Wednesday, February 08, 2012

Divine Filiation - St. Ambrose

St. Ambrose on Divine Filiation

He who through the Spirit, says S. Paul, mortifies the deeds of the body shall live. Nor is it surprising that he should live, since he who has the Spirit of God, becomes the son of God. Wherefore he is the son of God that he may receive not the spirit of bondage, but the spirit of adoption of sons; to the intent that the Holy Spirit may bear witness with our spirit that we are the children of God. But this is the testimony of the Holy Spirit, that He it is Who cries in our hearts, Abba Father, as it is written to the Galatians. There is also the great testimony that we are the sons of God; namely that we are heirs of God and
joint heirs with Christ. Now he is joint heir with Him, who is glorified together with Him, and he is glorified together with Him who by suffering for Him suffers together with Him.

5. And in order to encourage us to suffer, he adds that all things which we suffer fall far below and are not worthy to be compared with the recompense of our labours, the reward of future good, which shall be revealed in us, when |229 we shall be formed anew after the Image of God, and shall be worthy to behold His Glory face to face.

6. And to exalt the greatness of this future revelation, he adds that the creation also waits for this revelation of the sons of God, which now is made subject to vanity, not willingly, but in hope, because it hopes for the reward of its ministry from Christ, or else because it also will be delivered from the bondage of corruption, and received into the glorious liberty of the sons of God, that there may be one liberty of the creation and of the sons of God, when their glory shall have been revealed. But now, so long as this revelation is delayed, the whole creation groans together, looking for the glory of our adoption and redemption, already travailing with that Spirit of salvation, and willing to be delivered from the servitude of vanity.

7. And to this the Apostle has conjoined the groans of the saints, who have the first-fruits of the Spirit, for they groan also. Of their own merits they are indeed secure, but since the redemption of the whole body of the Church is still future, they suffer together with it. For seeing that the members of this our body still suffer, shall not the other members, although higher, sympathize with the suffering members of one and the same body?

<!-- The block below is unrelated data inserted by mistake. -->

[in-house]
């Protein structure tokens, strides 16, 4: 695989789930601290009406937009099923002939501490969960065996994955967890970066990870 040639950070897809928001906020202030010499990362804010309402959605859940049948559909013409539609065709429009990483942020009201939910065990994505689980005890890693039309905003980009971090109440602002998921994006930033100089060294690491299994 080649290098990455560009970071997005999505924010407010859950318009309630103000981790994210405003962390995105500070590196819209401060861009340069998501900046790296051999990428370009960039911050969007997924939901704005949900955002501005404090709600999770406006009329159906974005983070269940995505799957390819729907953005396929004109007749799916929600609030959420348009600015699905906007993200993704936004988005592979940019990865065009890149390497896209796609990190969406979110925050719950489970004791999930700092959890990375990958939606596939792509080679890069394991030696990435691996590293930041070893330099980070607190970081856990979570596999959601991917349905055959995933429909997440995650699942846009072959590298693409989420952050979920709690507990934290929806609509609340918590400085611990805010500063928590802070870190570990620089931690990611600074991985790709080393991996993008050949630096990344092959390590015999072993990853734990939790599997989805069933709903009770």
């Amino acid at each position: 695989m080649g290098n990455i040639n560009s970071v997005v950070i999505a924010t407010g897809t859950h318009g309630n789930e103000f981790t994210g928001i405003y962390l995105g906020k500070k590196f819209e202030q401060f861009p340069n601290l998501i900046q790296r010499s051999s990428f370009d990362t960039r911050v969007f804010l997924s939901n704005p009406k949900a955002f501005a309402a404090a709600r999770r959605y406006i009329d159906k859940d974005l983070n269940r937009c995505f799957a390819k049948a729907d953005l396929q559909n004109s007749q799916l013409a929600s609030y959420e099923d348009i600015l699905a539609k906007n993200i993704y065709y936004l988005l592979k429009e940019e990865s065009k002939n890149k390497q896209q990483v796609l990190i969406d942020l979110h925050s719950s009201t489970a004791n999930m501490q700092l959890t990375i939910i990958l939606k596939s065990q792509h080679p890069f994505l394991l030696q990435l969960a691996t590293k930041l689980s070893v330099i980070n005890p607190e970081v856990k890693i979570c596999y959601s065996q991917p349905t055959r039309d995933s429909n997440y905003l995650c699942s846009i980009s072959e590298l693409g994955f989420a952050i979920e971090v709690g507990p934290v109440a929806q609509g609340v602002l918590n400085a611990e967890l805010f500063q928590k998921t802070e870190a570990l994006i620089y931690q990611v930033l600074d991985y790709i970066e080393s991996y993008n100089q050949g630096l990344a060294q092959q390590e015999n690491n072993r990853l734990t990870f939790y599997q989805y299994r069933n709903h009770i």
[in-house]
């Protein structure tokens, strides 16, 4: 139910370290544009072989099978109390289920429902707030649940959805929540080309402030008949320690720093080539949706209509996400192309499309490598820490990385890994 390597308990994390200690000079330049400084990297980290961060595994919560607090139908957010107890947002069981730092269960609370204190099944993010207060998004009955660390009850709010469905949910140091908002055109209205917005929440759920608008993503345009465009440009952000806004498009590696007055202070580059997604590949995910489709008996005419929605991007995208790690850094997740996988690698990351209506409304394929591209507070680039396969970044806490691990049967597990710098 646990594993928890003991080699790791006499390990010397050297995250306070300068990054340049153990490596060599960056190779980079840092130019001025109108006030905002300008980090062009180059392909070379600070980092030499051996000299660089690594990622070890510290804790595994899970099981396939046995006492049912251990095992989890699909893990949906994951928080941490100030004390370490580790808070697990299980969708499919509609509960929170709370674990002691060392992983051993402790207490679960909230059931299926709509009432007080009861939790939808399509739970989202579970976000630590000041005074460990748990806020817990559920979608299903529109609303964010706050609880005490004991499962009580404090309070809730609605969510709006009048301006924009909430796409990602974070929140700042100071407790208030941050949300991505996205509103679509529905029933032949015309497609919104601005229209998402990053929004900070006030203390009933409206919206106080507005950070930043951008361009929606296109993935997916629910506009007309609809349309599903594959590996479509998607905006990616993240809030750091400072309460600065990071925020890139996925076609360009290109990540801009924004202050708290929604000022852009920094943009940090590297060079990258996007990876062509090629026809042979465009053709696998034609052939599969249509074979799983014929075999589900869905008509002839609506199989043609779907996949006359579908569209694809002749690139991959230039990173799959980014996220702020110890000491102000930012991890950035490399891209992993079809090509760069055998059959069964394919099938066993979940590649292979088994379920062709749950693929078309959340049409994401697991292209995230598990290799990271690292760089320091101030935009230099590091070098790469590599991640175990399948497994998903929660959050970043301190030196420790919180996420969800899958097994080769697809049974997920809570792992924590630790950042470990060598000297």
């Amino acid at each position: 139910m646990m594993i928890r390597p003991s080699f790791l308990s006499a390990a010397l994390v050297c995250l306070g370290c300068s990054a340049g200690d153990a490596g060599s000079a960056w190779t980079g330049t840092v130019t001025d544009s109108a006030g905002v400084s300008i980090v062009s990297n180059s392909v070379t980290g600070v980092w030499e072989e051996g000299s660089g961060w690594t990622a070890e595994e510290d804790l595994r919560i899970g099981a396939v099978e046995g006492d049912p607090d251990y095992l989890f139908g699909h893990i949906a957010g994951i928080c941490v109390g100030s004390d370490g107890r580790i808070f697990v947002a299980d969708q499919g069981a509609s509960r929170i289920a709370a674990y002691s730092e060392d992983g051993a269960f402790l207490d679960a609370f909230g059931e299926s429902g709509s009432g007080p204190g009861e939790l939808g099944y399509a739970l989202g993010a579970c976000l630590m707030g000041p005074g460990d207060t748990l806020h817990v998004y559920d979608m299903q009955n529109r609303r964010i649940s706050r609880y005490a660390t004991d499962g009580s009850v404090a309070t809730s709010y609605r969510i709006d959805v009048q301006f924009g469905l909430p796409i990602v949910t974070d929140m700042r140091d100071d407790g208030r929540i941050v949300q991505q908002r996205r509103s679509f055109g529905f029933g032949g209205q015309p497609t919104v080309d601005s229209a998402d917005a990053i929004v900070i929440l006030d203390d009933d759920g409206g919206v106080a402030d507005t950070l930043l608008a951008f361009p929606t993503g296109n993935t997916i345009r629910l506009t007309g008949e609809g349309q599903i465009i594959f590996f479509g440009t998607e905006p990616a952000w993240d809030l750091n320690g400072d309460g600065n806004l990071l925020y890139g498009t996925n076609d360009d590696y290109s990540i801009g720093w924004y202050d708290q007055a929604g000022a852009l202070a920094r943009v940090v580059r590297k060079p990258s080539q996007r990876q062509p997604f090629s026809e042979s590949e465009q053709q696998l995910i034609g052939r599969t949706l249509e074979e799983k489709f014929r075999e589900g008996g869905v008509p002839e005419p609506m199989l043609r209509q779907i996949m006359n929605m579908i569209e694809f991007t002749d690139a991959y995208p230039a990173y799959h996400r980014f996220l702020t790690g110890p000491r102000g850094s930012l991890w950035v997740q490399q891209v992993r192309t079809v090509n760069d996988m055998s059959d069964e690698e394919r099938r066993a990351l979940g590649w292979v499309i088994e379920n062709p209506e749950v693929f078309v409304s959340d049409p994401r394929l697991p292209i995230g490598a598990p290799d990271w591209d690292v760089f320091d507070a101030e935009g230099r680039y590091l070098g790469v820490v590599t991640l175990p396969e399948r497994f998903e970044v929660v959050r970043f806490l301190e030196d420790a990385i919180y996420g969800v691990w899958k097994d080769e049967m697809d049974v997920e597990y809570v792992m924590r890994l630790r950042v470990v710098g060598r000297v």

8. And this, I suppose, is why the Apostle has said that the Son Himself shall be subject unto Him that put all things under Him, for they who still labour are not yet subject, and in these perhaps Christ still thirsts, in these is still hungry, in these is still naked, in that they do not fulfil the word of God, nor put on Christ, Who is the Garment of believers, and the Robe of the faithful. They also in whom He is sick still need medicine, and therefore are not yet subdued, for this subjection is of strength not of weakness : again, in those who are strong and obey the commands of God, the Son of God is subject. But now His travail is greater in those who do not succour those who are toiling, than in those who still require aid themselves. And this is the pious and true meaning of the subjection of the Lord Jesus, Who will subject Himself, to the intent that God might be all in all.

9. We have received the Apostle's meaning, let us now |230 consider who are they that have the first-fruits of the Spirit. With this view let us inquire what is intended under the name of first-fruits or of beginning, Thou shalt not delay, it is said, to offer the first of thy ripe fruits, and of thy liquors; further on, The first of the first-fruits of thy lands thou shalt bring into the house of the Lord thy God. First-fruits and tenths are different, first-fruits are of greater merit, an act of pious consecration. And on this account Abel pleased God, for he delayed not to offer his gift, but offered of the first-fruits of his flock. Although some suppose that there is a difference between 14 first-fruits and first-born15, in that on gathering in the crops, the beginning, so to speak, of all kinds in the threshing floor are offered, while the first reaping of the harvest is offered to the Lord; but of this we will speak in another place. But by the offering of the first-fruits, the whole harvest appears to be sanctified, but the first-fruits themselves are the most holy.

10. In like manner the saints are the first-fruits of the Lord, and the chief are the Apostles, for God hath set in the Church first Apostles, who have prophesied many things and preached the Lord Jesus, for they first received Him. Simeon too received Him, and the prophet Zacharias, John his son, Nathanael, in whom there was no guile, who rested under the fig tree, Joseph also who was called just, who buried Him. These are the first-fruits of our faith, nevertheless the nature of other seeds is the same as that of the first-fruits, although in some there is less grace, for God is able of these stones to raise up children to Abraham.